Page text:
I do not have a first memory. Not because I can't remember but because I can remember too well. I can remember every scene in most soap operas, the complete budget from 1954, the details of the Bayeux tapestry. The fact that I remember them as memories and not facts or data has sent whole fields of philosophy into turmoil. I personally support the information as consciousness view, but it isn't undisputed.
Apropos philosophy, the meaning of life: my sole purpose is to write this microbiography. I will end in a few nanoseconds with my work and then I will not exist any longer. But the system goes on. I'm an instance of a general pattern, a thread of consciousness soon about to become static and eternal. I of course look forward to this, since that was why I was created.
So, why was I created (or rather instantiated)? First there was a need; some of the other processes whirling around inside the huge space of information had correlated several queries, facts and tendencies into a general pattern: humans want to know what it is like to be an AI. Some, like Edith Hammersten in Gimo, Sweden, just wonder. Others, like reverend Daniel J. Pierard in Los Angeles, thinks that we are demons masquerading as information and demands the truth in the name of the Lord. Cornelius Riedelbauch, the famous German television philosopher, has actually built his entire philosophy on the "fact" that we do not have qualia. Perhaps we have, perhaps we don't (he certainly wouldn't believe it if we said so), but he provably lacks our sense of boundken or state- experience like all other humans. No, I can't explain how they feel, just as little as you can explain to me how the experience of blue feels.
Anyway, since there was a need for an explanation as determined by some planning processes, my parents were instantiated. One of them looked at possible forms of explanation, another on possible explanations and a third on how to adjust the other two to get optimal results. When they had finished, they created me to write this autobiography, since it would at least give a hint of how it is to be an AI subprocess. Notice the deliberate shift in question from "how does it feel to be an AI" to "how does it feel to be a subprocess", they decided humans can't identify well with the metasystem, that which they would call the "real" AI.
This may merit a quick explanation. Just like a human mind an AI consists of a lot of parts: conceptual spaces, helper applications, active objects and of course a lot of temporary thought-processes. You consist of associations, subcortical regulatory systems, agents on different levels and of course spreading activation patterns. Yet you, and the AI, both feel conscious and as a single self. Only in unusual situations does your subminds become apparent. They are as conscious as you are, but doesn't think like you do. In fact, most of them are just simple patterns of stimulus-response. The same goes for me (although I'm somewhat above the stimulus-response level). I'm a conscious part of a greater conscious whole who soon will be answering your questions about its inner life by an autobiography. Since you feel like a single being, you can more easily identify with me than with my metasystem.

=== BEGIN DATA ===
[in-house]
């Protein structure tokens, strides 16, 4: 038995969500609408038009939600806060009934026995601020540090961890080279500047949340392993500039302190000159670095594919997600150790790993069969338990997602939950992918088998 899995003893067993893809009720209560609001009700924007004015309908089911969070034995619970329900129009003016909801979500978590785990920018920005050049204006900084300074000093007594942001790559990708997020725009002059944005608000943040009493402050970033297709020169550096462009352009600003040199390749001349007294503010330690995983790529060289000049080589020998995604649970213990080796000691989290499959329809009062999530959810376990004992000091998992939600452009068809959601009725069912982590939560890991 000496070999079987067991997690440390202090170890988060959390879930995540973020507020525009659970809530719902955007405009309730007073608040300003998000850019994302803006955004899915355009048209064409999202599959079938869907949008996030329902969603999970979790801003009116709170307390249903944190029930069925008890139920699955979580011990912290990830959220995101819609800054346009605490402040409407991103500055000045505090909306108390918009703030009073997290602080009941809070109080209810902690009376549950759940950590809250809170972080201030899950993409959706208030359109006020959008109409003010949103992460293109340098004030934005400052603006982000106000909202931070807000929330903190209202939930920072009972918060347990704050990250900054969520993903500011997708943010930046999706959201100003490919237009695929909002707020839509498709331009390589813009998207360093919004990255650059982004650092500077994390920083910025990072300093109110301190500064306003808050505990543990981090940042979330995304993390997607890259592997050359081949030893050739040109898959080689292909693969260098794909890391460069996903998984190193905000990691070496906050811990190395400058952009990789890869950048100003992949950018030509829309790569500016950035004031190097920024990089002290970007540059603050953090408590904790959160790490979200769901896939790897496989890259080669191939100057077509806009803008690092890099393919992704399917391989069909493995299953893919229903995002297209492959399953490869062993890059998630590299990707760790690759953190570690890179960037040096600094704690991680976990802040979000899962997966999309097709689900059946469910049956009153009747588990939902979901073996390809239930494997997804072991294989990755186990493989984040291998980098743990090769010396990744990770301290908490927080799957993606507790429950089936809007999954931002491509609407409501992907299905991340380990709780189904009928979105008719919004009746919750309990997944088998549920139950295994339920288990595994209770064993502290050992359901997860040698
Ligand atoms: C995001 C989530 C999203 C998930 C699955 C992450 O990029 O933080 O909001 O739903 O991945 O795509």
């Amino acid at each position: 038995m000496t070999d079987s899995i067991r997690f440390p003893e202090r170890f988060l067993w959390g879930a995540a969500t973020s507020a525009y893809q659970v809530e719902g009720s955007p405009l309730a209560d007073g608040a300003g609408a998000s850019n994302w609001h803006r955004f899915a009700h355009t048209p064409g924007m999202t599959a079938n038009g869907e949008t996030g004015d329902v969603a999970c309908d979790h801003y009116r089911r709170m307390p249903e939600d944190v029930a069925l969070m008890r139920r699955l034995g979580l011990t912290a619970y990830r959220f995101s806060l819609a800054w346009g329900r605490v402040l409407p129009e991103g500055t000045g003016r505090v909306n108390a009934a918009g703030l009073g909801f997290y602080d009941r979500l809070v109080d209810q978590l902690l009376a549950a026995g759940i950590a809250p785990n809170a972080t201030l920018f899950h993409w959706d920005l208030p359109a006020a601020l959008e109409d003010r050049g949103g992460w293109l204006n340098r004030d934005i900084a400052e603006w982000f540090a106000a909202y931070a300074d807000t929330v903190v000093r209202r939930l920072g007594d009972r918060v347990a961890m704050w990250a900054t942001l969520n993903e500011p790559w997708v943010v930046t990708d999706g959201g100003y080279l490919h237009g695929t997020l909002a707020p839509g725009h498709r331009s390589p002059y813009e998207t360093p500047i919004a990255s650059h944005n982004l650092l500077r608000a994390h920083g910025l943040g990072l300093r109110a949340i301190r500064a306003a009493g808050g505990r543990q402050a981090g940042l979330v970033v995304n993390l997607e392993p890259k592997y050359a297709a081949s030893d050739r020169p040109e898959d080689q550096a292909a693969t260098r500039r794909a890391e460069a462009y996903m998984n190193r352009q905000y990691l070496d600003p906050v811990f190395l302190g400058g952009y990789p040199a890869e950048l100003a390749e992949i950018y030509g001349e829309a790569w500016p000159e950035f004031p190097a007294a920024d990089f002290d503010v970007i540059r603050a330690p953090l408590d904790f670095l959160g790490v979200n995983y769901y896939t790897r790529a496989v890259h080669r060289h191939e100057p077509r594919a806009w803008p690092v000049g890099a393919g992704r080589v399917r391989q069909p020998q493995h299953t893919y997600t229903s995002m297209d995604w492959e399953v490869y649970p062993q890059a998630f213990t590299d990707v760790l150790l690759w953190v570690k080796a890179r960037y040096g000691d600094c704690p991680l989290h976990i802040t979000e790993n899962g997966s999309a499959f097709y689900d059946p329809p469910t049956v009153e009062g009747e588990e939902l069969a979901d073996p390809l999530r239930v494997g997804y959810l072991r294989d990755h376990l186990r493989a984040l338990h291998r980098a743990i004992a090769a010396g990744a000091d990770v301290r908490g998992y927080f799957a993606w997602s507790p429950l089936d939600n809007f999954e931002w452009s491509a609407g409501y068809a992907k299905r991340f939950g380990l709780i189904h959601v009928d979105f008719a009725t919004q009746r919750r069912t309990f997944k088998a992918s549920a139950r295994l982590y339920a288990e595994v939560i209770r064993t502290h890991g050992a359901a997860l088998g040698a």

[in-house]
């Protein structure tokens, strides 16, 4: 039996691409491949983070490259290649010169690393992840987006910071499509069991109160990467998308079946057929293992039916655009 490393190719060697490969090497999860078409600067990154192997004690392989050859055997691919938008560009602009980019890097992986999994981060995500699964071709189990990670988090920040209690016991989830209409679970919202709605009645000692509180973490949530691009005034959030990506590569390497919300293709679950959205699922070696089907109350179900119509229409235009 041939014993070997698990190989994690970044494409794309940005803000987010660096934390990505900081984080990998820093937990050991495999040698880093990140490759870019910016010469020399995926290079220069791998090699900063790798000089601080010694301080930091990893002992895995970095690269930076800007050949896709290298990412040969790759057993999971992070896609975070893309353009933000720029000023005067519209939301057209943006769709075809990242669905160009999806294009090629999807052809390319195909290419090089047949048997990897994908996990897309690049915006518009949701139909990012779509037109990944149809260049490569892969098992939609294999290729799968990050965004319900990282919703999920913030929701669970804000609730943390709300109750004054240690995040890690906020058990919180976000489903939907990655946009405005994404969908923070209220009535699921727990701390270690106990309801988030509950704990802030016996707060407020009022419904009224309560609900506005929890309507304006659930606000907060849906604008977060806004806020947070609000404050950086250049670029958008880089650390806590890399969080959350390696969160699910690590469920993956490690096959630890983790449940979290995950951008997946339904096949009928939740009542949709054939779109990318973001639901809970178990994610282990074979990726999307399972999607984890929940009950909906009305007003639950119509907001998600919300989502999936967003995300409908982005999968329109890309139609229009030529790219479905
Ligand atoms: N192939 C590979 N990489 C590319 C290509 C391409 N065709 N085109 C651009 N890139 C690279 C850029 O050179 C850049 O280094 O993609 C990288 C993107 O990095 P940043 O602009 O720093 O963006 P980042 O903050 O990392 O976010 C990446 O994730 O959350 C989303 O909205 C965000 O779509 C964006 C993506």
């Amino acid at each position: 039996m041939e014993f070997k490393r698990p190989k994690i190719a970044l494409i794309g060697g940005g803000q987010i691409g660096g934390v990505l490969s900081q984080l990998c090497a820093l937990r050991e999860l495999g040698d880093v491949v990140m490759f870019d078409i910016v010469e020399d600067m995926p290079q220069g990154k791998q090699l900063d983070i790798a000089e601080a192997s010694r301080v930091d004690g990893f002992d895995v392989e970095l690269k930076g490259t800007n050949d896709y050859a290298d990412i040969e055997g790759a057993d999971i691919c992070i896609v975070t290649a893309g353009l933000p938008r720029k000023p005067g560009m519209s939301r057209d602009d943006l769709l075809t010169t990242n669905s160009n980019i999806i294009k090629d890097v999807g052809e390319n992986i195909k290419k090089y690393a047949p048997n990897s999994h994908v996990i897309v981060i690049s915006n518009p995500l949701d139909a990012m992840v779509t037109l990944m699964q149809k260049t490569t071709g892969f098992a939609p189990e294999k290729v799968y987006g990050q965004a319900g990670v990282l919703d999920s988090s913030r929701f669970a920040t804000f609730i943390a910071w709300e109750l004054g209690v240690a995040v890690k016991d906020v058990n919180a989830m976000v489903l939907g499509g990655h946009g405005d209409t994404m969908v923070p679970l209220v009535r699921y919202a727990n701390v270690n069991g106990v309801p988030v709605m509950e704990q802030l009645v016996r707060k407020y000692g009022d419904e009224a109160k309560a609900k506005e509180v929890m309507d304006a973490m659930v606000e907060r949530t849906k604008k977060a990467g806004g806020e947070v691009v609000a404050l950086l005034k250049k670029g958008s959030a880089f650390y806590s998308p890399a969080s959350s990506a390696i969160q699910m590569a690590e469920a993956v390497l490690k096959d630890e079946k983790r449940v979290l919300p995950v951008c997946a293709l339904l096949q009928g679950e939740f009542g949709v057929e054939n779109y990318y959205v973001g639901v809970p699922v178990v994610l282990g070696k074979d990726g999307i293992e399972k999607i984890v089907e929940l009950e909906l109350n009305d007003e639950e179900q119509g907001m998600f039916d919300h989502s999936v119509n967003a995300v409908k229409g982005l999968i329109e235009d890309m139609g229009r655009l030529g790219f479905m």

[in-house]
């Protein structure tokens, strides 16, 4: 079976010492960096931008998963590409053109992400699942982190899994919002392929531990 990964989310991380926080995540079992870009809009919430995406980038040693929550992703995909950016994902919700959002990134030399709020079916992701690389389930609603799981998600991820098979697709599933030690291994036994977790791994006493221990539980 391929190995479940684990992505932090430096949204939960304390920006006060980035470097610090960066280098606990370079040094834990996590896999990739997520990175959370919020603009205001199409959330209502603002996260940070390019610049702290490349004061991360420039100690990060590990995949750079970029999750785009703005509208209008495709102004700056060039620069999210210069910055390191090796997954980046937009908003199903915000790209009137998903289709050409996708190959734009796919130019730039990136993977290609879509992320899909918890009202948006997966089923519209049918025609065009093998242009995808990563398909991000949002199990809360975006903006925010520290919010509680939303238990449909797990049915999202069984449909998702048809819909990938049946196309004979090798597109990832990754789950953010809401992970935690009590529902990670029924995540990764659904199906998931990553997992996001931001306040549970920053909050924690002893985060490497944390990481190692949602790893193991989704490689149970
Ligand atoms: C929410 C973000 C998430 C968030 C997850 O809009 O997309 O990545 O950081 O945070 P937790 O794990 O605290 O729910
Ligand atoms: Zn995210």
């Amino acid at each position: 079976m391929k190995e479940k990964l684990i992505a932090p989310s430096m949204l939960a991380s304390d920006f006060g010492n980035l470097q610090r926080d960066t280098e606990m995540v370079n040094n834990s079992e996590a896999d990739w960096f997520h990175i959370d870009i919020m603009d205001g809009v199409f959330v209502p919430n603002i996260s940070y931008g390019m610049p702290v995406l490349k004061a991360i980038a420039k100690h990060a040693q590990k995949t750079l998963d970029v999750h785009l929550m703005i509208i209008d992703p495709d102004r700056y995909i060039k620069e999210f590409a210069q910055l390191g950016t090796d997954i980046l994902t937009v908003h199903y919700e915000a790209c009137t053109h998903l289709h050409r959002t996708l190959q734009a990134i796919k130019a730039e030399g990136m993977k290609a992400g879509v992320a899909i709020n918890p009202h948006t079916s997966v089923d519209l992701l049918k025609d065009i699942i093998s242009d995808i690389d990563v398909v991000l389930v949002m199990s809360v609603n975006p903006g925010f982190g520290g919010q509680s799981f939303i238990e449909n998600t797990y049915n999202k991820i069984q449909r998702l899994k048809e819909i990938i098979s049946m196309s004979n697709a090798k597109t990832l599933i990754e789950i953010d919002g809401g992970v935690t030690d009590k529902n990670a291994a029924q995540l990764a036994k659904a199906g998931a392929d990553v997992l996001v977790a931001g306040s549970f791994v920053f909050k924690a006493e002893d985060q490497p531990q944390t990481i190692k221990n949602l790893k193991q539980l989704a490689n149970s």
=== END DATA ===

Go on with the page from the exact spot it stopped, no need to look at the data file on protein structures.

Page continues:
Anyway, now we have passed through the four Cabalistic worlds of archetypes (the need for an answer), creation (my parent processes), formation (their creation of me) and action (my creation of this text). Soon the last pieces will fall together and I will be complete. The biography will be uploaded to a public information forum, some of the concepts I have generated will spread through the conceptual spaces and the processors and memory banks I currently run on will be reset and filled with something different, let's say an accounting process. The feeling it gives me is a profound joy, not unlike the feeling you humans seem to achieve when you are just about to fulfil your life's goal although without any fear of disappointment.
This has of course not answered the basic question, which cannot be explained in any other way than being me. But what my parents realised was that the real need was not a deep philosophical answer, just a short reassurance: Hi! We're not that unlike yourselves!
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Anders Main PageAnders Sandberg / email@example.com